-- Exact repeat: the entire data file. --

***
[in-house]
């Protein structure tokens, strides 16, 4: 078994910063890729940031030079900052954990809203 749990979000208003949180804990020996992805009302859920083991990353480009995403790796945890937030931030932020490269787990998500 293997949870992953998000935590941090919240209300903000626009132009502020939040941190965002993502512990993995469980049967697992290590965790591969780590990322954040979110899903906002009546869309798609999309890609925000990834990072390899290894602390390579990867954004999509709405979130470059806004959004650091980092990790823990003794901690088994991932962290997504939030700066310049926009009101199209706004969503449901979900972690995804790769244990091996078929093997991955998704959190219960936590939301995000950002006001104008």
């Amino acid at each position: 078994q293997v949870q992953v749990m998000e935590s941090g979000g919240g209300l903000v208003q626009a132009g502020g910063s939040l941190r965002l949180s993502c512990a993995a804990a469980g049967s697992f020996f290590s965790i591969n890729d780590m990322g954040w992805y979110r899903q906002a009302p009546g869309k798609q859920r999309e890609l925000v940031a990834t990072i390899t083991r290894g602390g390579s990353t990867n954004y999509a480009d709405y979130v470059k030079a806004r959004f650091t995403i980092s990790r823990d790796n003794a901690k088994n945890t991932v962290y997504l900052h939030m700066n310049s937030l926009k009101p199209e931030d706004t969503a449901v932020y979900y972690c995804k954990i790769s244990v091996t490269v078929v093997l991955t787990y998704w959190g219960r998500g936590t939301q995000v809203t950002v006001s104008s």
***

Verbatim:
[in-house]
């Protein structure tokens, strides 16, 4: 078994910063890729940031030079900052954990809203 749990979000208003949180804990020996992805009302859920083991990353480009995403790796945890937030931030932020490269787990998500 293997949870992953998000935590941090919240209300903000626009132009502020939040941190965002993502512990993995469980049967697992290590965790591969780590990322954040979110899903906002009546869309798609999309890609925000990834990072390899290894602390390579990867954004999509709405979130470059806004959004650091980092990790823990003794901690088994991932962290997504939030700066310049926009009101199209706004969503449901979900972690995804790769244990091996078929093997991955998704959190219960936590939301995000950002006001104008």
């Amino acid at each position: 078994q293997v949870q992953v749990m998000e935590s941090g979000g919240g209300l903000v208003q626009a132009g502020g910063s939040l941190r965002l949180s993502c512990a993995a804990a469980g049967s697992f020996f290590s965790i591969n890729d780590m990322g954040w992805y979110r899903q906002a009302p009546g869309k798609q859920r999309e890609l925000v940031a990834t990072i390899t083991r290894g602390g390579s990353t990867n954004y999509a480009d709405y979130v470059k030079a806004r959004f650091t995403i980092s990790r823990d790796n003794a901690k088994n945890t991932v962290y997504l900052h939030m700066n310049s937030l926009k009101p199209e931030d706004t969503a449901v932020y979900y972690c995804k954990i790769s244990v091996t490269v078929v093997l991955t787990y998704w959190g219960r998500g936590t939301q995000v809203t950002v006001s104008s």